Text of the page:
Special Sub-Topic: A Modern Revolution: Egypt's Ousting of Mubarak
|The spark that set the Arab world into a fervor in 2011 was said to begin with Mohamed Bouazizi, a 26-year-old man who set himself on fire after the produce he was selling was confiscated because he did not have a permit. The act of desperation eventually led to revolution in that nation, deposing of autocrat Zine El Abidine Ben Ali and inspiring opposition movements in Egypt. In which nation did these events take place?|
Tunisia. Bouazizi eventually died from his self-immolation, though not before President Ben Ali visited him in the hospital. The visit was considered to be a public relations spectacle and a slap in the face to those who used Bouazizi's example as a rallying cry. Copycats emerged and soon the people of Tunisia took to the streets, eventually gaining popular support within the army.
Ben Ali was forced to flee the nation in humiliation on January 14, 2011. Events in this small African country set off a shockwave in the region which would eventually make its way to the Arab world's most populous and influential nation, Egypt.
|Engineering a truly modern revolution, one of the most important tools of the opposition movements in Egypt was the use of various social media. Websites such as Facebook and Twitter allowed young and tech-savvy Egyptians the ability to organize and inform others of their intentions to take to the streets. The first of many mass protests was closely watched by the world and one could follow all of the events taking place in several Egyptian cities by following #Egypt and what other popular Twitter hashtag? |
#jan25. While "green" might have been a good hashtag for Iran's 2009 Green Revolution and "jasmine" could have been used for Tunisia's 2010-2011 Jasmine Revolution, "jan25" was one of the rallying cries for Egyptian Internet enthusiasts. The hashtag was a simple means to an end (that is to get Egyptians to the streets on January 25, the start of the revolution), but the tag remained as a Twitter mantra over the nearly three weeks that Egyptian protesters struggled.
|On January 25, when opposition parties began their street protests, many in the world didn't believe they would produce lasting results and that they would be squashed. Indeed, police squads loyal to Mubarak also took to the streets, deploying tear gas, rubber bullets, and water hoses. In widely circulated images, what controversial phrase was printed on many of the tear gas canisters?|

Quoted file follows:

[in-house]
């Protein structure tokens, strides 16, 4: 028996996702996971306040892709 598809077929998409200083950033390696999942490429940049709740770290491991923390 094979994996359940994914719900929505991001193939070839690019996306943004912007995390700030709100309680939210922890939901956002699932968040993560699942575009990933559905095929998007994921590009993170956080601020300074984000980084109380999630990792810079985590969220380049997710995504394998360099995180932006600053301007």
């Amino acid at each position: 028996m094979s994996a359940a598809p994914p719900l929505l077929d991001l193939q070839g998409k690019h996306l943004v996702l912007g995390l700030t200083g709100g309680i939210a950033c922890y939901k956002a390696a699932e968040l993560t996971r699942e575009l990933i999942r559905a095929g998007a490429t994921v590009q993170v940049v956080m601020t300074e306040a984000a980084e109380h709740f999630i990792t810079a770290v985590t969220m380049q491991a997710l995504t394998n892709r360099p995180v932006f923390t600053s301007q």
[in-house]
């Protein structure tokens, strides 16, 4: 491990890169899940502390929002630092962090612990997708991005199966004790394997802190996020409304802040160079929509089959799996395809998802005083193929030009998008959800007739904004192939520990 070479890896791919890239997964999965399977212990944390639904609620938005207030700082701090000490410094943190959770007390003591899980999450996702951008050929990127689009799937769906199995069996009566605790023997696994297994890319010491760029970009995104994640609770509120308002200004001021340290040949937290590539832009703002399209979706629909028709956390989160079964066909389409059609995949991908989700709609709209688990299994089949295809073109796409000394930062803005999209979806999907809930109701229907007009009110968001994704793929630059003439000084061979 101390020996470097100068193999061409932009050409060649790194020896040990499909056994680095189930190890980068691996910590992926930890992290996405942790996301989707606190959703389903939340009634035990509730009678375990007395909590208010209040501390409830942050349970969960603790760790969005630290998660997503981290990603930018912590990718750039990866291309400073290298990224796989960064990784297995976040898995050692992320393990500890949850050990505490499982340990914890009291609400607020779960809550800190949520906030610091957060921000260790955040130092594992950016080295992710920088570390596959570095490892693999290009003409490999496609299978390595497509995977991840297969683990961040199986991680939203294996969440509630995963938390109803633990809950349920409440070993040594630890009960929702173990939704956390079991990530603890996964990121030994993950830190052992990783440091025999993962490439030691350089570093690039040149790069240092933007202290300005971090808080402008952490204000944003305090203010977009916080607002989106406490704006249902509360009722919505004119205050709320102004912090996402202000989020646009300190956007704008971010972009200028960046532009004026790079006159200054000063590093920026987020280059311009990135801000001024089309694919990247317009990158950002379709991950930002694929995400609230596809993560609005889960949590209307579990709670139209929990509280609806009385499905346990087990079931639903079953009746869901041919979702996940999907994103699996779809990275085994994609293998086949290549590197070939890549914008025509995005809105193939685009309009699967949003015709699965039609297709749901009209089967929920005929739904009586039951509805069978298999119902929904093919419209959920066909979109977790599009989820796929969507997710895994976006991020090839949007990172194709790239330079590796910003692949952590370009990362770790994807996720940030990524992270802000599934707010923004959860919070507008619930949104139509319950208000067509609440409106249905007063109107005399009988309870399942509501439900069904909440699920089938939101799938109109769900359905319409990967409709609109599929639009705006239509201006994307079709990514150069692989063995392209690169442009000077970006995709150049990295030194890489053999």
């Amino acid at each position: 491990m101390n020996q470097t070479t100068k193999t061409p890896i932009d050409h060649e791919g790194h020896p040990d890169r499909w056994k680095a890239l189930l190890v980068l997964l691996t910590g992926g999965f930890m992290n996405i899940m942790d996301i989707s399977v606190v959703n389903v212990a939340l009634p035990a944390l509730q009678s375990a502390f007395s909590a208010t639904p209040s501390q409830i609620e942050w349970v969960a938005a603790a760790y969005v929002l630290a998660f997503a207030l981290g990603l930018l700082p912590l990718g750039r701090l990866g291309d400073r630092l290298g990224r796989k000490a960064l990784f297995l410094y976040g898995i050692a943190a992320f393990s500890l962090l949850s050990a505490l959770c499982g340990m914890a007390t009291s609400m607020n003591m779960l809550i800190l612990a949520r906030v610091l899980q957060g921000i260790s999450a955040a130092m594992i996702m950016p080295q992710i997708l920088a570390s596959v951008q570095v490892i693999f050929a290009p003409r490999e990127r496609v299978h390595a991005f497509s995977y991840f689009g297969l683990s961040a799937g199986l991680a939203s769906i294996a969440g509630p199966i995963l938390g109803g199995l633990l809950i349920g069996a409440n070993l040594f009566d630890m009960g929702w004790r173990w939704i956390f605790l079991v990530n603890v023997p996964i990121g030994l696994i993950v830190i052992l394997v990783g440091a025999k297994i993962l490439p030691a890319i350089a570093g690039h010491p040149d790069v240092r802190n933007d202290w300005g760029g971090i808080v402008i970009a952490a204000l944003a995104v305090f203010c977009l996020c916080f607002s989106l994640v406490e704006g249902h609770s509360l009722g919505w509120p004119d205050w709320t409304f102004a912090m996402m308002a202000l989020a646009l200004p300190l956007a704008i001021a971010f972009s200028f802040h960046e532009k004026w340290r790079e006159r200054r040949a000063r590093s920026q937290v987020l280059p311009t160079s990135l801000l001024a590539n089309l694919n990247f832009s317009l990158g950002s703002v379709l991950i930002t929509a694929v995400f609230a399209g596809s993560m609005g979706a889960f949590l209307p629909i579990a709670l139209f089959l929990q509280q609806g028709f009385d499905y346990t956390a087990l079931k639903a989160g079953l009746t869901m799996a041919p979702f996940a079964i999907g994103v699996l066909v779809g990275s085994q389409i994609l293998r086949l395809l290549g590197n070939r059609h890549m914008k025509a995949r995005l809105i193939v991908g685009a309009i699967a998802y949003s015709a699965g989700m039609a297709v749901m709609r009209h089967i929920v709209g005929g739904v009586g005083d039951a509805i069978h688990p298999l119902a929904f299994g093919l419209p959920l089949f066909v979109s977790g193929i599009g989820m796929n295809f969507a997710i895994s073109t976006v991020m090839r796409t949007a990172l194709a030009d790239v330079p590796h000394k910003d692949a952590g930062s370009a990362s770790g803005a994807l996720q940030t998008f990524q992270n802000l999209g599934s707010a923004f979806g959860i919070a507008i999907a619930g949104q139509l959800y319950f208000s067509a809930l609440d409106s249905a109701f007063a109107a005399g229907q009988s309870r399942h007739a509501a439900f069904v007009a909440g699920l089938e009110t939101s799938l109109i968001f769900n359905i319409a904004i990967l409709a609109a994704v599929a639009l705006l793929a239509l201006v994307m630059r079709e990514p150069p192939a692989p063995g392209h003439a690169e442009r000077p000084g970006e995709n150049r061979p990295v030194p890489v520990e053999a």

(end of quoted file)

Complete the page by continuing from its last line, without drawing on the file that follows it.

"Made in U.S.A.". The images were uncomfortable (to say the least) to U.S. authorities and offered a reminder as to why the country was unpopular in the region. The U.S. had provided several billion dollars in military aid to Egypt for three decades, mainly in accordance with keeping the peace with Egypt's neighbor, Israel. This military assistance was apparently also provided in the form of riot control equipment.
The U.S. position on the events during the Egyptian revolution was crafted with great care not to give the appearance of meddling in foreign affairs. President Obama and other world leaders often called for progress in instituting democratic reform and pleaded for all parties to refrain from violence.
|Protests were seen across the great nation of Egypt in cities ranging from Alexandria to Suez, Aswan to Mansoura, but it was in the capital of Cairo that the largest gatherings could be found. In a sign of symbolic hope, Egyptians gathered in what city square, which shares its name with the Arabic word for "liberation"?|
Tahrir Square. Officially named following the 1952 Egyptian Revolution, Tahrir Square swarmed with Egyptian protesters in 2011, all hoping to live up to the square's name. It was here that thousands would gather day after day, or perhaps would even set up camp in order to avoid traveling from the square and back home each night. Makeshift checkpoints were set up to limit weapons brought into the square, a task which the military later commandeered.
In the end, when Mubarak finally gave up the presidency, the protesters in Tahrir Square rejoiced and the mass protests became mass celebrations.
|News coverage of the protests in Egypt was censored profusely by the Mubarak regime, and Egypt's State TV often presented its viewers with tranquil cityscapes and pro-Mubarak messages. What Mubarak-censored Arabic news outlet (based in Qatar) juxtaposed those serene shots with footage of massive crowds and several examples of anti-Mubarak rhetoric?|
Al Jazeera. Al Jazeera played a large role in broadcasting the Egyptian revolution to the world. Many of its reporters were harassed and interrogated by Mubarak's forces, and the station was banned from further transmitting, having to close its offices in Cairo.
The network continued to broadcast to the rest of the world, however, and there were several calls in the U.S. and other countries for their television providers to carry the network or its English counterpart. Many believe that Al Jazeera's reporting helped expose the brutality of the Mubarak regime during the protests, throwing the public support of many nations behind the people in the streets.